right of blockade must have for us a valuable appli-
cation. If left to the free operation of nature's laws,
this world-wide dependence offers not only the best
safeguard against scarcity, but the surest guarantee
for regularity of supply; but a people so circum-
stanced is, beyond all others, interested in removing
every human regulation which interferes with the
free circulation of the necessaries of life, whether in
time of peace or war,-for a state of war increases
the necessity for insuring the means of feeding and
employing the people.
  This is, however, a very inadequate view of the
subject. For the raw materials of our industry, which
are in other words the daily bread of a large portion
of our population, we are still more dependent on
foreign countries. Of the 3,127,000 bales of cotton
exported in the year 1860-61 from the United States,
Great Britain received 2,175,000 or 69 per cent. Of
the total exports, from Russia, of flax, hemp, and
codilla, amounting, in 1859, to 282,880,000 lbs., we
received 205,344,000 lbs., or 80 per cent. Of the
101,412,000 lbs. of tallow exported from that country,
91,728,000 lbs., or 90 per cent, reached our shores.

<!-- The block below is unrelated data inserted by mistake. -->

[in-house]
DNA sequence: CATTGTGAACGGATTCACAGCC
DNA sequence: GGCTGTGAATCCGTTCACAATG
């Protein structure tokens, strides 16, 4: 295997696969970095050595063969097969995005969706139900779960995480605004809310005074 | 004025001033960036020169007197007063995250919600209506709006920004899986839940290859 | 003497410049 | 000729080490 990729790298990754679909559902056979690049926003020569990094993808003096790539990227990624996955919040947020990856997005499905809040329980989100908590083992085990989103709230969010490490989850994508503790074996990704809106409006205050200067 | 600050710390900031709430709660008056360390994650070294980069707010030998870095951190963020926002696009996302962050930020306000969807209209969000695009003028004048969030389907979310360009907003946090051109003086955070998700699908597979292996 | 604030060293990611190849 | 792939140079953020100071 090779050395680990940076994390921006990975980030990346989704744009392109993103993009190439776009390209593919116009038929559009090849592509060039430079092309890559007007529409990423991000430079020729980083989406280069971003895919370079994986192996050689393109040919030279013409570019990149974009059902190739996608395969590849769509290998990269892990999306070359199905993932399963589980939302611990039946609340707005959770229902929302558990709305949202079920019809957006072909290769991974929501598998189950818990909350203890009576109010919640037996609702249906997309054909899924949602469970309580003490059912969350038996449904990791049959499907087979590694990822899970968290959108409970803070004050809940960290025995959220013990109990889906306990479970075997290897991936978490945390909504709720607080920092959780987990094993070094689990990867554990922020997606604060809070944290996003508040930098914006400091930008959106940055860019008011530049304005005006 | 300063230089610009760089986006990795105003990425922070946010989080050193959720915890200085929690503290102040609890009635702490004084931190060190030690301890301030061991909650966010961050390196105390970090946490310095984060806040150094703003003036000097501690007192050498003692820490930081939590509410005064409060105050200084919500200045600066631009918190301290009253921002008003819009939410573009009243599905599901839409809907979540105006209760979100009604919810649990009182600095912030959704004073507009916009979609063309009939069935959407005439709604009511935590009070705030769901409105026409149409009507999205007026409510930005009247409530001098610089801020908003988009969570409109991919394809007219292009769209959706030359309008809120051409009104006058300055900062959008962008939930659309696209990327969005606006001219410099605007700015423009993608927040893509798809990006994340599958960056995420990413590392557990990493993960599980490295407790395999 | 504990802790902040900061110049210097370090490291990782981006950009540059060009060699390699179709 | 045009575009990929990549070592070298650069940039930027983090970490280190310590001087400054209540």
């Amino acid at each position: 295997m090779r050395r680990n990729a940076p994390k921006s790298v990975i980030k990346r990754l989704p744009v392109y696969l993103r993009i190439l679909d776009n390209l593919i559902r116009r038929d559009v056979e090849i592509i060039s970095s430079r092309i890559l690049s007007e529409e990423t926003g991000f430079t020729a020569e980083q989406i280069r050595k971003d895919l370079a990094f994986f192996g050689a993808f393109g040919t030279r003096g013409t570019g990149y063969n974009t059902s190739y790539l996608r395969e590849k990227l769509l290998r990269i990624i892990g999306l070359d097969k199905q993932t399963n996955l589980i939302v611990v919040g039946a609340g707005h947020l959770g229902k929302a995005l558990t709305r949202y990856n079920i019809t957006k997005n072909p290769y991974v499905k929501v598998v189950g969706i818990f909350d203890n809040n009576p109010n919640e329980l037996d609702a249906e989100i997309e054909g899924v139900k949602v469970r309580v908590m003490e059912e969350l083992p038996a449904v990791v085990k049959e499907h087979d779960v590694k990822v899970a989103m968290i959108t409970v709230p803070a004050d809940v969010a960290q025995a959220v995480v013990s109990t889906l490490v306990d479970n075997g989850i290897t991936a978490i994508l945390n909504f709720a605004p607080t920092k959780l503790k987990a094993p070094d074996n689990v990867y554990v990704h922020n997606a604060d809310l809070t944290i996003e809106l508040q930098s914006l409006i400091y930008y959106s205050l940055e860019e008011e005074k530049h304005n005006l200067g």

And of her total exports of 1,026,000 quarters of
linseed, we received 679,000, or 67 per cent. If we
refer to other maritime states, we find similar results.
Of the 134,500,000 lbs. of tea exported last year from
China, 90,500,000, or 70 per cent, came to British
ports. And of the 2,752,000 lbs. of silk exported
from that country we received upwards of 90 per cent.
Of the total exports from Brazil, in 1860, of 185,000
bales of cotton, Great Britain received 102,000, or
55 per cent. Of the total exports from Egypt, in
1860-1, of 142,000 bales of cotton, we received 97,000,
or 70 per cent.
  It may be alleged of nearly all articles of food or
raw materials, transported over sea, that more than
one-half is destined for these islands. It follows that
were we, in the exercise of the belligerent right of
blockade, to prevent the exportation of those com-
modities, we should inflict greater injury on ourselves
than on all the rest of the world, not excepting the
country with which we were at war: for if we could
effectually close the ports of one or more of these
countries against both exports and imports, we should
be merely intercepting the supply of comparative
luxuries to them, while we arrested the flow of the
necessaries of life to ourselves; and for every culti-
vator of the soil, engaged in the production of cotton
or other raw materials, thereby doomed to idleness,
three or four persons would be deprived of employ-
ment in the distribution and manufacture of those
  These facts are an answer to those who maintain
that it is necessary to reserve in our hands the light




of blockade, as an instrument of coercion in case of
war. Against such countries as France, Germany,
Holland, Belgium, c., blockades have lost their force,
owing to the extension of the railway system through-
out the continent of Europe. In cases where a blow
may still be struck at the commerce of a nation,- of
what use, I would ask, is a weapon of offence which